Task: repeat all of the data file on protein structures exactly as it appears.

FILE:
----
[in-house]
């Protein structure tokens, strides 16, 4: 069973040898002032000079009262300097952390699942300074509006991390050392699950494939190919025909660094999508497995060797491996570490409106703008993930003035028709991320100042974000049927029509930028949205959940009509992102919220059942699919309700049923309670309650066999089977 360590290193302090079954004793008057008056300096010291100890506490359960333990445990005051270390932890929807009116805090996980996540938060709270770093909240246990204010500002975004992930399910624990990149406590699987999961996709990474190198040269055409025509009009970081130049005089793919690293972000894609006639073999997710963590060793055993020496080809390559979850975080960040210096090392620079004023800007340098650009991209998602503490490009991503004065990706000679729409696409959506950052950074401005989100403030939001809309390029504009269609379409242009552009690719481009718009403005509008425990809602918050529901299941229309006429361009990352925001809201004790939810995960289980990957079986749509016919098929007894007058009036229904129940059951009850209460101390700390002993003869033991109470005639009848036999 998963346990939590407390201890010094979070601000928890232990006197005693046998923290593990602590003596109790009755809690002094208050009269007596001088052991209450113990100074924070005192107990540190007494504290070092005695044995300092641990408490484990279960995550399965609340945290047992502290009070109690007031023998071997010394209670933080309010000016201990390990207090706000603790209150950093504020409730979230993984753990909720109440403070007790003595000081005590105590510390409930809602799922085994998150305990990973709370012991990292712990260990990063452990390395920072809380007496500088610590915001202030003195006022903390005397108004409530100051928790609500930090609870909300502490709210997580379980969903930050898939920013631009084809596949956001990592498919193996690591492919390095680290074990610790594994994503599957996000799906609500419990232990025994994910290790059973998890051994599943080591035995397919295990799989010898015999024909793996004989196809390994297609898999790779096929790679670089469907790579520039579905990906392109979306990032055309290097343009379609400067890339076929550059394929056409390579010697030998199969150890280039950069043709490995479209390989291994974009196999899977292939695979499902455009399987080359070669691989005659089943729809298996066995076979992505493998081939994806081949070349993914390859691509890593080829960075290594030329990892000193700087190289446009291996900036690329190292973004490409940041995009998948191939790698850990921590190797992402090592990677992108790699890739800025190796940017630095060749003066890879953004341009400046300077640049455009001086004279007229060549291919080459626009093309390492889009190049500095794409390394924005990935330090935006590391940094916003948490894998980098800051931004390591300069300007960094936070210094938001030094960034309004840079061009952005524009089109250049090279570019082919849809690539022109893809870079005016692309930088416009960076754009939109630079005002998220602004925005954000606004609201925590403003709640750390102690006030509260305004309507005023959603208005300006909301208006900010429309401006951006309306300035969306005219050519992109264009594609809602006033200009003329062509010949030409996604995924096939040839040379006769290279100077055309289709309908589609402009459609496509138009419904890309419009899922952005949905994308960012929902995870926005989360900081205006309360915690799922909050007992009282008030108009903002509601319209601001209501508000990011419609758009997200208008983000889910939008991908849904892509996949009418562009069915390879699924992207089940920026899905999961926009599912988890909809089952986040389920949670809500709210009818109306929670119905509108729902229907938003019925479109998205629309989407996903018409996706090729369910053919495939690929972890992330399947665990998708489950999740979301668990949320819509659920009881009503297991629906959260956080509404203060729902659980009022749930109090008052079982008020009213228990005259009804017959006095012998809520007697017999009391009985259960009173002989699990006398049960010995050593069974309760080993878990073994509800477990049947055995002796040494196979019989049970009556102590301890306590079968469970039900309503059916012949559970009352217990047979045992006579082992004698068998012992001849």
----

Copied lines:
[in-house]
């Protein structure tokens, strides 16, 4: 069973040898002032000079009262300097952390699942300074509006991390050392699950494939190919025909660094999508497995060797491996570490409106703008993930003035028709991320100042974000049927029509930028949205959940009509992102919220059942699919309700049923309670309650066999089977 360590290193302090079954004793008057008056300096010291100890506490359960333990445990005051270390932890929807009116805090996980996540938060709270770093909240246990204010500002975004992930399910624990990149406590699987999961996709990474190198040269055409025509009009970081130049005089793919690293972000894609006639073999997710963590060793055993020496080809390559979850975080960040210096090392620079004023800007340098650009991209998602503490490009991503004065990706000679729409696409959506950052950074401005989100403030939001809309390029504009269609379409242009552009690719481009718009403005509008425990809602918050529901299941229309006429361009990352925001809201004790939810995960289980990957079986749509016919098929007894007058009036229904129940059951009850209460101390700390002993003869033991109470005639009848036999 998963346990939590407390201890010094979070601000928890232990006197005693046998923290593990602590003596109790009755809690002094208050009269007596001088052991209450113990100074924070005192107990540190007494504290070092005695044995300092641990408490484990279960995550399965609340945290047992502290009070109690007031023998071997010394209670933080309010000016201990390990207090706000603790209150950093504020409730979230993984753990909720109440403070007790003595000081005590105590510390409930809602799922085994998150305990990973709370012991990292712990260990990063452990390395920072809380007496500088610590915001202030003195006022903390005397108004409530100051928790609500930090609870909300502490709210997580379980969903930050898939920013631009084809596949956001990592498919193996690591492919390095680290074990610790594994994503599957996000799906609500419990232990025994994910290790059973998890051994599943080591035995397919295990799989010898015999024909793996004989196809390994297609898999790779096929790679670089469907790579520039579905990906392109979306990032055309290097343009379609400067890339076929550059394929056409390579010697030998199969150890280039950069043709490995479209390989291994974009196999899977292939695979499902455009399987080359070669691989005659089943729809298996066995076979992505493998081939994806081949070349993914390859691509890593080829960075290594030329990892000193700087190289446009291996900036690329190292973004490409940041995009998948191939790698850990921590190797992402090592990677992108790699890739800025190796940017630095060749003066890879953004341009400046300077640049455009001086004279007229060549291919080459626009093309390492889009190049500095794409390394924005990935330090935006590391940094916003948490894998980098800051931004390591300069300007960094936070210094938001030094960034309004840079061009952005524009089109250049090279570019082919849809690539022109893809870079005016692309930088416009960076754009939109630079005002998220602004925005954000606004609201925590403003709640750390102690006030509260305004309507005023959603208005300006909301208006900010429309401006951006309306300035969306005219050519992109264009594609809602006033200009003329062509010949030409996604995924096939040839040379006769290279100077055309289709309908589609402009459609496509138009419904890309419009899922952005949905994308960012929902995870926005989360900081205006309360915690799922909050007992009282008030108009903002509601319209601001209501508000990011419609758009997200208008983000889910939008991908849904892509996949009418562009069915390879699924992207089940920026899905999961926009599912988890909809089952986040389920949670809500709210009818109306929670119905509108729902229907938003019925479109998205629309989407996903018409996706090729369910053919495939690929972890992330399947665990998708489950999740979301668990949320819509659920009881009503297991629906959260956080509404203060729902659980009022749930109090008052079982008020009213228990005259009804017959006095012998809520007697017999009391009985259960009173002989699990006398049960010995050593069974309760080993878990073994509800477990049947055995002796040494196979019989049970009556102590301890306590079968469970039900309503059916012949559970009352217990047979045992006579082992004698068998012992001849």